Media Life: Auburn author expands into the wide world of apps

By: Gus Thomson, Journal Staff Writer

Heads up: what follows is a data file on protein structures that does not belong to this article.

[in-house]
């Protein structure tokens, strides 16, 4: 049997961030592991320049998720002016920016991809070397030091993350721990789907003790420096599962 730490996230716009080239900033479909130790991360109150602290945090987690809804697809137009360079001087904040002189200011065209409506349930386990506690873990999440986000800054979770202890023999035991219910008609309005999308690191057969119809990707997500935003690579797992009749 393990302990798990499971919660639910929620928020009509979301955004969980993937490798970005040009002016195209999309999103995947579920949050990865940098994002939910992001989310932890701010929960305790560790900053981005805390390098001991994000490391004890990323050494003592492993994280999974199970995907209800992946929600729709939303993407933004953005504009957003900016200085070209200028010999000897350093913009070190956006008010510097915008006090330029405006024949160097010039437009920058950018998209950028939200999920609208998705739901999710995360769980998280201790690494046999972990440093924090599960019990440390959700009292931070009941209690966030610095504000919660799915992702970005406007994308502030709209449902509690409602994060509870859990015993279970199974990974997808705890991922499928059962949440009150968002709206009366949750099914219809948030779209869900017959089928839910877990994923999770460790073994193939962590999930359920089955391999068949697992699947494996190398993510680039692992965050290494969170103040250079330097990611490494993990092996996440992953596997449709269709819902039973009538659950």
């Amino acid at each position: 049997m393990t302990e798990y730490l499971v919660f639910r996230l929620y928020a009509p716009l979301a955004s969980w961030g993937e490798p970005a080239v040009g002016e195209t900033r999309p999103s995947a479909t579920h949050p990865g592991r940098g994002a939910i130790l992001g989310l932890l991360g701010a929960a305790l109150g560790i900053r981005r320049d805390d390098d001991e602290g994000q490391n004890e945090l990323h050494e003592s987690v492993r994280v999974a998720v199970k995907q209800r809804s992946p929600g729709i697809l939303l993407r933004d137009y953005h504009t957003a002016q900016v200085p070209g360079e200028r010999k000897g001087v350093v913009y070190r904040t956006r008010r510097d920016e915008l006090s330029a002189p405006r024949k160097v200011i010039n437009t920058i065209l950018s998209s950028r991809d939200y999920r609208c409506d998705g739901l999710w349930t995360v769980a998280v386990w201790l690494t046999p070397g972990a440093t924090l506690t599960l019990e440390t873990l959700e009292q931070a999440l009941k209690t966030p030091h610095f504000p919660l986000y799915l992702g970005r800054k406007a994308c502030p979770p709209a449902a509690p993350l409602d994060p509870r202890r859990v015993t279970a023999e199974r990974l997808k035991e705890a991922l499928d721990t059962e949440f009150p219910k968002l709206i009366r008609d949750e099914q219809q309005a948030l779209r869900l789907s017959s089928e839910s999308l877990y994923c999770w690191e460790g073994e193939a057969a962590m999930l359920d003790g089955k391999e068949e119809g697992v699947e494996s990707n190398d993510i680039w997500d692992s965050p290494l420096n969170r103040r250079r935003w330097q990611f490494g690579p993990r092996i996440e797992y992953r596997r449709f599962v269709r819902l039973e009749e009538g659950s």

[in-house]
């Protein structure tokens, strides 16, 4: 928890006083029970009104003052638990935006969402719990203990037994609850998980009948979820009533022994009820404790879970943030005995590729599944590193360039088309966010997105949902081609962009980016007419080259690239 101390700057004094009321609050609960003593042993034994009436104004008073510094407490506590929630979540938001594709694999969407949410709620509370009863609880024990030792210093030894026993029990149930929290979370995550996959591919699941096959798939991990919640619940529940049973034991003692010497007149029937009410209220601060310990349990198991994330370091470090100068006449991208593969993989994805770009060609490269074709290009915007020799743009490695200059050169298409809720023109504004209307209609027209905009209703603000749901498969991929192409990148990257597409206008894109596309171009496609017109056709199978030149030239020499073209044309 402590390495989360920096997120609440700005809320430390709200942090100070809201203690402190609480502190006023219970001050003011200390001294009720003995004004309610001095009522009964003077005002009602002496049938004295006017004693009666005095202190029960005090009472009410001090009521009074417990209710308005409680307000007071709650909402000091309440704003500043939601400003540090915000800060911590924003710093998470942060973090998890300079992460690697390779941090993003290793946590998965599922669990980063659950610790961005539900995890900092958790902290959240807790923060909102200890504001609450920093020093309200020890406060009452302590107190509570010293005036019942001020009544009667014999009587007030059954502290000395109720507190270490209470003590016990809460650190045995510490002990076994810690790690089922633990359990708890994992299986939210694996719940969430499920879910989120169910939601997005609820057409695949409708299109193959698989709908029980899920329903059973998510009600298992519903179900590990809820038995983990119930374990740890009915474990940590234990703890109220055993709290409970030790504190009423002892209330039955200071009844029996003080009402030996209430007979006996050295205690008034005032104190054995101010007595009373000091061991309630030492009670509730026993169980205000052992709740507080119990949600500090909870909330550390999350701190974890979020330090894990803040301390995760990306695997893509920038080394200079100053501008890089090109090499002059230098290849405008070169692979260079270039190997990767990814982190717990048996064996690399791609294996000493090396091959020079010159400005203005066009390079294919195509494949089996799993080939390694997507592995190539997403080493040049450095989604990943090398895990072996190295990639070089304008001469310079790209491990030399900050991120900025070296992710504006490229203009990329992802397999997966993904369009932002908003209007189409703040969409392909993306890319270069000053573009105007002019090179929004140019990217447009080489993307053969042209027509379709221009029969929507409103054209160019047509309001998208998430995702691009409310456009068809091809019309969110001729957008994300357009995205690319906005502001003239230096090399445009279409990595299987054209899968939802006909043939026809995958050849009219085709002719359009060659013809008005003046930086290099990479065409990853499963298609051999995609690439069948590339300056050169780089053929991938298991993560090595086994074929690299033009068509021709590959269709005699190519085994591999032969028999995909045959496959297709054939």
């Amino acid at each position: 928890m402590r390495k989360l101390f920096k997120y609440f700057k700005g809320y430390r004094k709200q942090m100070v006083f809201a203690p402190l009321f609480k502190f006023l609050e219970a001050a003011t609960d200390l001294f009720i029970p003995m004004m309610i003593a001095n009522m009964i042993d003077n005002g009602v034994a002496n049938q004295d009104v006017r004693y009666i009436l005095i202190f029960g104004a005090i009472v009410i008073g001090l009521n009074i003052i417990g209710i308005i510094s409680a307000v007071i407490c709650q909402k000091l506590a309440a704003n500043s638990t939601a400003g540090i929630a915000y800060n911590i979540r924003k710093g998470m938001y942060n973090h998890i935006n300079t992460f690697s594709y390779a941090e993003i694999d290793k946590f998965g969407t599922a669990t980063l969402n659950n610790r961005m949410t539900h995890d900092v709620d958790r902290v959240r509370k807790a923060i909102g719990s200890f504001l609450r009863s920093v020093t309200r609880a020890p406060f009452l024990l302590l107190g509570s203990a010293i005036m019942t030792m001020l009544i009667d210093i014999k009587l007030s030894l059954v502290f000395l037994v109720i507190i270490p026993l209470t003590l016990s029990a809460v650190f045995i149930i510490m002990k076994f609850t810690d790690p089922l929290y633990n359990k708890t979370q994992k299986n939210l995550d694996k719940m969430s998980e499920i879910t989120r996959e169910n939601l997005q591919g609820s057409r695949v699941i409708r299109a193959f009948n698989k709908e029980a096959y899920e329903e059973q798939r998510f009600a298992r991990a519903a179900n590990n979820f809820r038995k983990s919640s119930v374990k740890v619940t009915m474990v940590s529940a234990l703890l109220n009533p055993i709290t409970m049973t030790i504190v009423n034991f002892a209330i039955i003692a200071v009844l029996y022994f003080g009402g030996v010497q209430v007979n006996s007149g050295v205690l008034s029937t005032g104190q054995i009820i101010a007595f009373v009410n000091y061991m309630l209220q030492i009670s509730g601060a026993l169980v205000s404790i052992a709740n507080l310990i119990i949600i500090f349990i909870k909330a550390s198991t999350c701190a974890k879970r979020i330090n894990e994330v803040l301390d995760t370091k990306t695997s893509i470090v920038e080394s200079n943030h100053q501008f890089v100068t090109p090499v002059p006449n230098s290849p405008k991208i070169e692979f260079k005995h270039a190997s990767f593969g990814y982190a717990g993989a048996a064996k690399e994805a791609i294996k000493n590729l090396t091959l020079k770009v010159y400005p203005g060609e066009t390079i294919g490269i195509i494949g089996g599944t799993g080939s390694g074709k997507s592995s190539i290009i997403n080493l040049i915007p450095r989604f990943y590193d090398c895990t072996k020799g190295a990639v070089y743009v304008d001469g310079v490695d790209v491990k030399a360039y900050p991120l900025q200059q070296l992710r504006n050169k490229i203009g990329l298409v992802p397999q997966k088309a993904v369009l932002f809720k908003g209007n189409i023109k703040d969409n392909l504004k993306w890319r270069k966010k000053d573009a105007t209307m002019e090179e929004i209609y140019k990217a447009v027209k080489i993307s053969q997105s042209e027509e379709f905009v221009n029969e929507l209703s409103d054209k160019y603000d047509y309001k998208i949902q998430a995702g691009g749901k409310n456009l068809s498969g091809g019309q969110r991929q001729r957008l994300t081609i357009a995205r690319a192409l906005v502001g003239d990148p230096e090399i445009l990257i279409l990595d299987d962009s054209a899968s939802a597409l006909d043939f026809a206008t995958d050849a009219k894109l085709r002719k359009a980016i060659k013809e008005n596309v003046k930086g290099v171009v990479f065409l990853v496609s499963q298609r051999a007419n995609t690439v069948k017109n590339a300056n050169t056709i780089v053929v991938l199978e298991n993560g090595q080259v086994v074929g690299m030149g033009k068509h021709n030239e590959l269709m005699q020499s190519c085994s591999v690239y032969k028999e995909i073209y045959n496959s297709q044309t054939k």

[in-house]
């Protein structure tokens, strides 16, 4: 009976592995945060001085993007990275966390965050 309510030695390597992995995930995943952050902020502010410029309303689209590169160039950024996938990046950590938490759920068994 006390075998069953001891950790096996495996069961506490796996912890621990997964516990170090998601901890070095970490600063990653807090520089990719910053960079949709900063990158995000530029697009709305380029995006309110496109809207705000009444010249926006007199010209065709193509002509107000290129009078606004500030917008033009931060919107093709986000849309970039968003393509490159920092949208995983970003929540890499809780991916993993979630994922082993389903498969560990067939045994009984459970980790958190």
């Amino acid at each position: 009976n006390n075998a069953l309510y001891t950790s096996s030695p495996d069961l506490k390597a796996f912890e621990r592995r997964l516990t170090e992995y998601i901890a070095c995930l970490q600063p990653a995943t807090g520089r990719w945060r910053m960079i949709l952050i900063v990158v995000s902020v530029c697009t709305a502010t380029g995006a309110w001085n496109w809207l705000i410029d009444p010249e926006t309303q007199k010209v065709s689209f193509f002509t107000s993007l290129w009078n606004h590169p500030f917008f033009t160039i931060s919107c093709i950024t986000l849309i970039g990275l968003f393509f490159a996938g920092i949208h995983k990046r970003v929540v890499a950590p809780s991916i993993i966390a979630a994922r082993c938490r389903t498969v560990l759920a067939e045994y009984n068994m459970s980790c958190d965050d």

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Auburn pop-up book creator extraordinaire David Carter is flexing his imaginative muscle in the app world. The New York Times best-selling pop-up book author has teamed with Wilton, Conn. app developer Ruckus Media Group to come up with a colorful, shape-centered educational game that invites toddlers and pre-schoolers to find different colored dots hidden in a wide variety of interactive playspaces. Targeting the phone and tablet market is something new for Carter in an emerging, paperless world. On the books and paper front, Carter’s “Bugs in a Box” series has sold 6.5 million copies in 12 countries so he has a large fan base to build on for his entry into apps, titled “Spot the Dot.” The Ruckus-Carter collaboration has created an app that combines iPad’s touchscreen abilities with sound and animation. The goal, says Carter, is to send youngsters on a journey through a mesmerizing landscape of simple yet beautiful shapes. Each level gets progressively more challenging and complex. And the locations of the dots change each time the app is restarted so it’s a new game each play. While their attention is on iPad fun, they’ll be learning about colors by reading, seeing and touching. Also onboard for Carter’s first app as producer is Marc Cheshire, Carter’s veteran editor and art director. The end creation is a translation of the creativity and complexity of Carter’s pop-up books into the digital world, Ruckus CEO Rick Richter says. Good company Auburn’s Valen Cover is in some famous company these days. The non-profit University Kidney Research Organization has named her as its second national spokesperson, joining Grammy Award-winning singer Natalie Cole. Both are kidney transplant recipients and both are passionate about telling their stories at a time when kidney disease research remains underfunded and transplantable kidneys are hard to come by. Cover, 28, founded the South Central Pennsylvania chapter of the polycystic kidney disease PKD Foundation and has advocated at both the federal and state legislature. This past New Year’s Day, Cover was one of the riders on the Donate Life float promoting organ donations at the Rose Parade. Now she’ll be getting a national stage with the Los Angeles-based UKRO. And the Auburn architectural firm employee won’t even have to sing a note. Following her life-saving kidney transplant nine years ago, Cover said she made it her life’s purpose and primary goal to help in the cause of fighting kidney disease. “It is my passion and I believe that when passion and purpose join together, there is nothing we cannot achieve,” Cover said. New life for Auburn classic Veteran newspaperman Bill Wilson died three years ago but his work is living on. The Placer County Historical Foundation has just reprinted Wilson’s 462-page “Gold and Schemes and Unfulfilled Dreams,” copies of which can now be purchased at the Book Haven in Auburn. Wilson, who wrote about Placer County’s past and present for nearly a half a century in papers including the Auburn Journal, loaded “Gold and Schemes” with 224 Auburncentric stories going back to before the Gold Rush. An award-winning author on his subsequent book on Wendell Robie, Wilson brings to life local names like Jean Baptiste Charbonneau, Rattlesnake Dick and Yankee Jim among others. He also tells the tales of a roster of early Placer communities that includes Deadwood, Clipper Gap, Towle and Johnson Ranch. Wilson was one of those constantly curious newshounds who, unlike many, never had his heart hardened. There’s a lot about Auburn between the pages of “Gold and Schemes” but there’s also a lot about someone who told the area’s stories for so many years. Media Life’s Gus Thomson can be reached at or (530) 852-0232.